Amazon has made another stride in taking on US food retailers with the roll out of its fresh grocery business into the second most populous city in the US, Los Angeles. The move is sure to make other players in the market sit up and take notice but will it be enough to really shake up the US online grocery channel and give it the much needed boost it requires? Michelle Russell takes a look.
The might of Amazon is making further inroads into the online grocery channel in the US. The AmazonFresh service it has operated since 2007 in Seattle, this week extended to parts of Los Angeles.
The e-commerce firm is offering customers same-day and early-morning delivery on orders over US$35 across over 500,000 products, from dairy and fruit to meat produce and seafood.
Reports suggest San Francisco could be its next target with plans to potentially launch in 20 other urban areas – inside and outside the US – in 2014. Amazon, however, has declined to return any request for comment on its plans.
Regardless, Amazon sees an opportunity to broaden its offering and dip its toe further into the waters of US online grocery retailing. But where, in western Europe, online is now rooted as a way of shopping for food, in the US it is much less established.
Neil Stern, senior partner at global retail consulting firm McMillanDoolittle, says the US online grocery retailing space is quite small. He estimates online shopping accounts for less than 0.5% of total grocery sales in the US.
However, according to forecasts from IBISWorld, the US online grocery industry is expected to grow 9.3% per year to $10bn through 2018, compared with 1.2% growth each year from 2007 to 2012.
The rise in online food sales will be driven by declining unemployment and increased internet usage, the researchers suggest.
“Falling unemployment will decrease consumers’ free time, making internet food shopping more attractive. Moreover, as people return to work, their incomes will grow, further stimulating industry demand. Input price increases will also be easier to pass on to consumers, allowing for profit growth,” IBISWorld told just-food.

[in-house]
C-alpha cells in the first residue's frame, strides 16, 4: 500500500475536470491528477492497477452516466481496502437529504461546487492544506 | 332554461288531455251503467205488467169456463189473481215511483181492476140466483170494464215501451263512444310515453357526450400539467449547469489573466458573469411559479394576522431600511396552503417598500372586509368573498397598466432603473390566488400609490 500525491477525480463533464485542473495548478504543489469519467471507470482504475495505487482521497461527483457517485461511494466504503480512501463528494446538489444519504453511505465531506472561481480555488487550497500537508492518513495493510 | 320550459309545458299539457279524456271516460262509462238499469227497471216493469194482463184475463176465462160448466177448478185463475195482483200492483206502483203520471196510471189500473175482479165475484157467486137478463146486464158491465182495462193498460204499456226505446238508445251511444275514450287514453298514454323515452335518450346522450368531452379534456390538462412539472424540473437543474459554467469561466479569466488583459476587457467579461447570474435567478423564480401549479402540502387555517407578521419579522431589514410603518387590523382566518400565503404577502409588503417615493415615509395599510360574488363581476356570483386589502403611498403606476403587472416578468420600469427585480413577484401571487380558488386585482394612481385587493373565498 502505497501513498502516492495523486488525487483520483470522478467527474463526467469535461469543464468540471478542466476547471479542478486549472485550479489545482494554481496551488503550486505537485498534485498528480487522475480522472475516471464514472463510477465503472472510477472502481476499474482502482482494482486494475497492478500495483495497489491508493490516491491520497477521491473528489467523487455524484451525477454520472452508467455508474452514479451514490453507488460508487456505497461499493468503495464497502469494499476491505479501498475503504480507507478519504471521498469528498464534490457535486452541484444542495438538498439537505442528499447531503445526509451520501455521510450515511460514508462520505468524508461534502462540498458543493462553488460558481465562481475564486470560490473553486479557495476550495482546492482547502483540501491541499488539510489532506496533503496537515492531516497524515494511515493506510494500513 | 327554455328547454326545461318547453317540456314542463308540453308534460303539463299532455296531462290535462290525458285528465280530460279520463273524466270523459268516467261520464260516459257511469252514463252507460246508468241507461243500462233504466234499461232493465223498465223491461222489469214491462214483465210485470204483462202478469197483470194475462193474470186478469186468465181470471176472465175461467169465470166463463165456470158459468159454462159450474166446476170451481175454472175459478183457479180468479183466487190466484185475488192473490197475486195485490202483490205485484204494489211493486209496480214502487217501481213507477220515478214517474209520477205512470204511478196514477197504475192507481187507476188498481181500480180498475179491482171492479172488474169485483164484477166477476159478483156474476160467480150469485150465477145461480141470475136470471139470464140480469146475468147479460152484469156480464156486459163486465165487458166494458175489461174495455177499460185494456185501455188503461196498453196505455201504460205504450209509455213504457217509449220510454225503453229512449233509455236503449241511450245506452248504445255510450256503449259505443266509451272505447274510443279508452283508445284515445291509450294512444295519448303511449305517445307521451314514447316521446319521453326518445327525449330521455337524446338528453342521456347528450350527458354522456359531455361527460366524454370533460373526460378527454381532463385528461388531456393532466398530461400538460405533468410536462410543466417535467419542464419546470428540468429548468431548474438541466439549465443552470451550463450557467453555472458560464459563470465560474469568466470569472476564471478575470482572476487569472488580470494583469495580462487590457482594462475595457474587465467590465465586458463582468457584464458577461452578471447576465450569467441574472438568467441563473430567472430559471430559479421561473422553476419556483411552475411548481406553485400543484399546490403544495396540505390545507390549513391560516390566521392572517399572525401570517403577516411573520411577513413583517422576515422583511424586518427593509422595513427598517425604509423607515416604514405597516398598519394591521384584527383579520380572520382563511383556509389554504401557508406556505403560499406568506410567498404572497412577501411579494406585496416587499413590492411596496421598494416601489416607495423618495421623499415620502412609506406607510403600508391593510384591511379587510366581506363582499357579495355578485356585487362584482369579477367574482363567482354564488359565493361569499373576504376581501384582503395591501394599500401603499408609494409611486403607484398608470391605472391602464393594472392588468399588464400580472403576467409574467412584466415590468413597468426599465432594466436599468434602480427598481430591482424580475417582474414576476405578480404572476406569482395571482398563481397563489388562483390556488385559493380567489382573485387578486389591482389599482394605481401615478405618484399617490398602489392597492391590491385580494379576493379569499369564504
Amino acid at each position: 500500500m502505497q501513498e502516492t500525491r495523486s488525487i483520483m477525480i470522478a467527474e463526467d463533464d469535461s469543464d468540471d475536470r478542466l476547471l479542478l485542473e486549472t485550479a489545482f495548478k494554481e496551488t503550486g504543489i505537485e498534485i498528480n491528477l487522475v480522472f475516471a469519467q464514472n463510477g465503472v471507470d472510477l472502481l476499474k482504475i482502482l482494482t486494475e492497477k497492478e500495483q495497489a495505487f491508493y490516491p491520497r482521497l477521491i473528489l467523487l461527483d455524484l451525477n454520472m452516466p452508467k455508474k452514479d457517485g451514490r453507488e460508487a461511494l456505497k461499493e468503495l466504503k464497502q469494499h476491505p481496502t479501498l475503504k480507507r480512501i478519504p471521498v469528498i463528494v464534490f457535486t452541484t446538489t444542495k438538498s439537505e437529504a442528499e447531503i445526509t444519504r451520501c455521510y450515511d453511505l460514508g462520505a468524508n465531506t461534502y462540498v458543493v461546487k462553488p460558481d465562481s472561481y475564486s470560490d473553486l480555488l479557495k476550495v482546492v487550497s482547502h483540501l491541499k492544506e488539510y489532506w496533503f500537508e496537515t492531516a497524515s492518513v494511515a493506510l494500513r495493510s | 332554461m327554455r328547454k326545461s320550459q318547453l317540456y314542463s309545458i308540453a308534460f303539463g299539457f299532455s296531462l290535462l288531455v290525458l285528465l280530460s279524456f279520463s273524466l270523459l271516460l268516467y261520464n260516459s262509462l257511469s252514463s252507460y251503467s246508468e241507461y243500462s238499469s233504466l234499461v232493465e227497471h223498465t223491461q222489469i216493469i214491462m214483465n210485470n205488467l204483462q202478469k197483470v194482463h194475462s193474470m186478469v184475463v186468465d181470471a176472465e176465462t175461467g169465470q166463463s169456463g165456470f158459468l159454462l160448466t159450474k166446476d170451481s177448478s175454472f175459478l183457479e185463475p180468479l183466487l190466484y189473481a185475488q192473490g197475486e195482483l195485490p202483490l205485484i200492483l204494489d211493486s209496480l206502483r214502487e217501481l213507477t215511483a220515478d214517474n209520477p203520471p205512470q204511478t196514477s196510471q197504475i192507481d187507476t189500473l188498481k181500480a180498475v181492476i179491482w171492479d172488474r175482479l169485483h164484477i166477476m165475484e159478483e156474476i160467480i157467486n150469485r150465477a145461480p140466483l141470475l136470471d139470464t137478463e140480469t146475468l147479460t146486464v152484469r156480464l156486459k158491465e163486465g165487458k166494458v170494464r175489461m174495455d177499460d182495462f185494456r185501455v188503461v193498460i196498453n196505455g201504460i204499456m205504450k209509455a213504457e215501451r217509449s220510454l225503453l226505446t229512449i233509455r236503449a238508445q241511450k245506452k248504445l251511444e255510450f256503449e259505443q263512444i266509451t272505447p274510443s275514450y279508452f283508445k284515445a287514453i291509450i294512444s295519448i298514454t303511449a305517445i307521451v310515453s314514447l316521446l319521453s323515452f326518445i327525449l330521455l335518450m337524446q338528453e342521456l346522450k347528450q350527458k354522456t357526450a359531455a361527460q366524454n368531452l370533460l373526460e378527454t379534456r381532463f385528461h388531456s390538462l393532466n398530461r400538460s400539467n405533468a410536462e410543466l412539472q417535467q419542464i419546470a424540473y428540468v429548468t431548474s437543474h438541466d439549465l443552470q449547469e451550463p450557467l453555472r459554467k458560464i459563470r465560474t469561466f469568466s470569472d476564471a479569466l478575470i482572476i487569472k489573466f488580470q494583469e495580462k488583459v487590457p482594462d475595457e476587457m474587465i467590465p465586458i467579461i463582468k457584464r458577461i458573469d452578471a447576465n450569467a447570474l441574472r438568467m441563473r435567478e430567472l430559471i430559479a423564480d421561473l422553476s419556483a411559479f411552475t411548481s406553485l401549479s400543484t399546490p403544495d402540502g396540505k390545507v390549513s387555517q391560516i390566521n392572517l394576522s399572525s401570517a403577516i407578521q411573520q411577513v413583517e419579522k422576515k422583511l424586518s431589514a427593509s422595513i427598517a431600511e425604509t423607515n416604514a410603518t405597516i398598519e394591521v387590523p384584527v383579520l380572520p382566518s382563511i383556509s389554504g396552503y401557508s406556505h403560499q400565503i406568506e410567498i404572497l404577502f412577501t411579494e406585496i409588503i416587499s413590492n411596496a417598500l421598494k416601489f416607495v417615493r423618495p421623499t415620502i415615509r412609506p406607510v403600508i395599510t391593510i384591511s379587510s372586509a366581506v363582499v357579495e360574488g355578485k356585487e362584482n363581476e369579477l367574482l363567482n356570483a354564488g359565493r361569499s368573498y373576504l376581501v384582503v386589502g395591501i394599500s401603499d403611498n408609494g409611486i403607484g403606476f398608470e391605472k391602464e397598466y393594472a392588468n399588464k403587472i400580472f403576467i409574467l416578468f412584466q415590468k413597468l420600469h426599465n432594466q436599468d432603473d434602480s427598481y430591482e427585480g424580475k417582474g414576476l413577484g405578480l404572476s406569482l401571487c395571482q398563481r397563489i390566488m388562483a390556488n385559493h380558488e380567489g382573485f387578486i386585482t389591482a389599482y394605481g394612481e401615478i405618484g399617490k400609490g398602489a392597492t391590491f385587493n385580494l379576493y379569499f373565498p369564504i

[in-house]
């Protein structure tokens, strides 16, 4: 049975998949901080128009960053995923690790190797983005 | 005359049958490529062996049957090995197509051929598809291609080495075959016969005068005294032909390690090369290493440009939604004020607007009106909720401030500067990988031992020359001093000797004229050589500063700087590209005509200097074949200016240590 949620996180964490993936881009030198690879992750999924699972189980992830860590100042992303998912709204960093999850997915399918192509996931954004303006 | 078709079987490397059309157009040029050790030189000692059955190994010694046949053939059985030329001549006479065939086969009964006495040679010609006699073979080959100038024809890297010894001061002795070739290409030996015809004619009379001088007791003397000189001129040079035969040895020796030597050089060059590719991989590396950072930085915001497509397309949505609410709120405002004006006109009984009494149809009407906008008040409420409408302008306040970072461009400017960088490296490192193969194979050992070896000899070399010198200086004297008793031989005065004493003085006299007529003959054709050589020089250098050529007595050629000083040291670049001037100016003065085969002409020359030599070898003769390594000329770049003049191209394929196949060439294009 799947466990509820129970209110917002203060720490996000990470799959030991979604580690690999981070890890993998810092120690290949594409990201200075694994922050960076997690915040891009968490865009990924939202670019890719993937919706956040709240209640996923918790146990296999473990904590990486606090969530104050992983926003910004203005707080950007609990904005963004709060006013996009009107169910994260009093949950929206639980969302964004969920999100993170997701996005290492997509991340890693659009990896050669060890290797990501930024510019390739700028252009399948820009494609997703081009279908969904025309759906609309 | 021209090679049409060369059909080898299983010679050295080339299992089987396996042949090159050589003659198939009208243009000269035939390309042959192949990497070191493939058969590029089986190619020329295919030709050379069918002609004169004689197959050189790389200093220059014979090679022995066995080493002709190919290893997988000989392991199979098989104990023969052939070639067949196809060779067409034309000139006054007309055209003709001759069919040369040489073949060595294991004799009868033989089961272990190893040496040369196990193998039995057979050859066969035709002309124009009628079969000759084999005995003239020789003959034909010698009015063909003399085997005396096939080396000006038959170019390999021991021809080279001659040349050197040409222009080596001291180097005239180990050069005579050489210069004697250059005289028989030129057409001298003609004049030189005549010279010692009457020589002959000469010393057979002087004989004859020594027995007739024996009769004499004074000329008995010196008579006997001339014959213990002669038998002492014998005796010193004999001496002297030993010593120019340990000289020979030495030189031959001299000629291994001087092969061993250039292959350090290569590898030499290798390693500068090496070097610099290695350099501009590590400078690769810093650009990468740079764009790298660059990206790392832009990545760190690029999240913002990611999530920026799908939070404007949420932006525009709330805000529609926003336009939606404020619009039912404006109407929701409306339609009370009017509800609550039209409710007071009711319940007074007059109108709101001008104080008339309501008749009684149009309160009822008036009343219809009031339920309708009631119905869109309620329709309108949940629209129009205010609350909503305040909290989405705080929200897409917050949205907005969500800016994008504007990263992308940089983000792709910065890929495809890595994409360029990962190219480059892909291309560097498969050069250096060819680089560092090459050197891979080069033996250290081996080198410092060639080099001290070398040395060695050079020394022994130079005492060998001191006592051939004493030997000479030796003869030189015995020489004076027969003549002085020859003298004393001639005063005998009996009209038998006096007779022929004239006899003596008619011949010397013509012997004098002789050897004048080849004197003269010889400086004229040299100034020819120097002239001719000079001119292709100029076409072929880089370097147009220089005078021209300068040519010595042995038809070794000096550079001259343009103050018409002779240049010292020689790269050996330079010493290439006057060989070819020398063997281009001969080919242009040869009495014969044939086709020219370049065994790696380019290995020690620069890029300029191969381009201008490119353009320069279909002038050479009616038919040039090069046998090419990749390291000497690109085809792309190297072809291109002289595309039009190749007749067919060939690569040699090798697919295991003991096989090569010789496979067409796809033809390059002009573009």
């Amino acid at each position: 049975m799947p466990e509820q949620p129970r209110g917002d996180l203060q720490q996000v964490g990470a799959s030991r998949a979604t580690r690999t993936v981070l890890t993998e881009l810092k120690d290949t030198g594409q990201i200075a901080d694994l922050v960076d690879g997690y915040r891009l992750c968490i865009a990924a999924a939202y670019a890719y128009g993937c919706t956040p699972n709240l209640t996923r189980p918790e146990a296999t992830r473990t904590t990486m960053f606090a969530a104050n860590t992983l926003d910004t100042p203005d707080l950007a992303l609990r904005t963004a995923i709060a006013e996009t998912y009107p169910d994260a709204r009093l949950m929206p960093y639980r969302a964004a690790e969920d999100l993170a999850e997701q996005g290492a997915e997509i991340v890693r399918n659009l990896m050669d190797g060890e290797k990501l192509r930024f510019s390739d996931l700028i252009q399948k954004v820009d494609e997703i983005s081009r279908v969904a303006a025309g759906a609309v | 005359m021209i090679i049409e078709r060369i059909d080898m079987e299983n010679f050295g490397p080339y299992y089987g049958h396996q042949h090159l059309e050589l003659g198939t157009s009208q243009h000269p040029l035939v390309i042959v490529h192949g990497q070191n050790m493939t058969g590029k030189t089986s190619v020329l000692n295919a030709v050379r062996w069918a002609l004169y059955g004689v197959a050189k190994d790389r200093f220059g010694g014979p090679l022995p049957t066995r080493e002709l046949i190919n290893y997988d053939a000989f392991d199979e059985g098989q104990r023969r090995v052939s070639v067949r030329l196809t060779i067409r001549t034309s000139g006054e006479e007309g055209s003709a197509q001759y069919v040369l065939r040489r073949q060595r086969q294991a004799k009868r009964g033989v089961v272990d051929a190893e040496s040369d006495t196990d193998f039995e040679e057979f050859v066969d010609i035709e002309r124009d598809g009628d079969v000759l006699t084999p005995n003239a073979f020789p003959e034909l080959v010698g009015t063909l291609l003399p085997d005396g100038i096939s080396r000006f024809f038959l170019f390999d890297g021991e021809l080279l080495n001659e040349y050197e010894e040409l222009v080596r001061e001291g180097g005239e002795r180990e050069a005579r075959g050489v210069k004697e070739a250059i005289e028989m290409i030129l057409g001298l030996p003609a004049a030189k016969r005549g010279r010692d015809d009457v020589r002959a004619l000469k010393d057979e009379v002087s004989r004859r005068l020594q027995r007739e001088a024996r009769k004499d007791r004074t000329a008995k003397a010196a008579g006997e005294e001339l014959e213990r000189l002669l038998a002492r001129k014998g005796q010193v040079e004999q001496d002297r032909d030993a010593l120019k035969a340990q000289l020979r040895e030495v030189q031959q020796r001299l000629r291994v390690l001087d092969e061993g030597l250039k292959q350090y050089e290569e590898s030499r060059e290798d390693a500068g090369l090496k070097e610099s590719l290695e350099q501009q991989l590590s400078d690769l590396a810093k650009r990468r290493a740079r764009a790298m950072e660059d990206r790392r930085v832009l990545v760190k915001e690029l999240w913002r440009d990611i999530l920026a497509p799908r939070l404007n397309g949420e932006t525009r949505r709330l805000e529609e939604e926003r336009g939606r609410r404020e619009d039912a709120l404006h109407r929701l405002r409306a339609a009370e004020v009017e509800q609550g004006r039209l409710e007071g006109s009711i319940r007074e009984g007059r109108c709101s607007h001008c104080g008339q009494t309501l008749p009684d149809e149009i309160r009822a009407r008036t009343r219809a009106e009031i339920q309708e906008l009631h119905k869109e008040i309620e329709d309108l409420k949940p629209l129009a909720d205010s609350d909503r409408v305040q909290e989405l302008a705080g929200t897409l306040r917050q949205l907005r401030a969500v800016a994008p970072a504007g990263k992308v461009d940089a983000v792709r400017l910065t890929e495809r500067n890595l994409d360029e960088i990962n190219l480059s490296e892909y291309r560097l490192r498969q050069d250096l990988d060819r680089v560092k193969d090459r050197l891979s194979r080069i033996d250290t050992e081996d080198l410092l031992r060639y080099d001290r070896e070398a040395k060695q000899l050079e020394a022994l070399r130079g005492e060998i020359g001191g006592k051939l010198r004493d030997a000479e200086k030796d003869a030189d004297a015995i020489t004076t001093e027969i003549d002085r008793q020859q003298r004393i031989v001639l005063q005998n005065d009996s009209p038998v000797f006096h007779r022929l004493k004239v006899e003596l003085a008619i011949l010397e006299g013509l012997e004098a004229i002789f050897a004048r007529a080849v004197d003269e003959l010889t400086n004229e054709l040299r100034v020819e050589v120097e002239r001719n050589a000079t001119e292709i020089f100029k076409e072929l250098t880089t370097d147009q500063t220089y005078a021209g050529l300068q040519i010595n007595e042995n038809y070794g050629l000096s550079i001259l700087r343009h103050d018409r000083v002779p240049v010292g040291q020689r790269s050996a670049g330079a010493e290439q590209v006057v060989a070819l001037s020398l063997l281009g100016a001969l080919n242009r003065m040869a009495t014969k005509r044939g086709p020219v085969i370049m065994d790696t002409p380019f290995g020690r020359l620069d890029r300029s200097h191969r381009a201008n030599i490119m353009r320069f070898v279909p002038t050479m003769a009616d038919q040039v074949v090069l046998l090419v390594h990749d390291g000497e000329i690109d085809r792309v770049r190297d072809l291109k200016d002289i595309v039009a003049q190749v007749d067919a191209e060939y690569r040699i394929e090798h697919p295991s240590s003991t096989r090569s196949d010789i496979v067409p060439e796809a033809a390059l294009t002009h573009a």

Despite the growth projections, online food retailers face some hurdles. While consumers have become more than comfortable ordering books, DVDs, clothes and electronic items over the internet, there has been somewhat lukewarm interest in ordering perishable goods online in the US.
There have been high-profile failures. California-based Webvan was founded in 1999 and at its peak served customers in ten cities. It went bankrupt in just two years. Bricks-and-mortar retailer Publix Super Markets, which operates in the south-eastern US, pulled the shutters down on its online delivery service in 2003.
“Over a decade ago, we went through the Webvan debacle and there were many more players as well (Streamline and Home Runs),” Stern says. “There is a bit of scepticism, still, over the economics given the scale and complexity of the US market. Clearly, Amazon changes the game a bit but I’m not sure everyone will rush to follow.”
According to a report by Retail Economics, it believes there are four basic reasons why online grocery shopping will never become popular in the US. Firstly it suggests expense, given retailers are operating a low margin business with extremely high operating costs, and then there is the lack of competition in the category. There is also a lack of excitement in food shopping compared to other general merchandise, and, the analysts suggest, it adds “complexity” to your lifestyle.
Nonetheless, despite the failures and setbacks, there are a modest number of successes on the US online grocery scene.
Amazon’s closest competitor in L.A. will be Safeway Inc. In the eastern parts of the US, there two notable operators. Peapod claims to be the largest internet grocer in the US and is expanding, notably with services like click-and-collect. There is FreshDirect in New York, part-owned by UK retailer Morrisons, and which is looking to serve more zip codes. The operation delivers food in some parts of New York City and it’s looking to expand its service into the Bronx.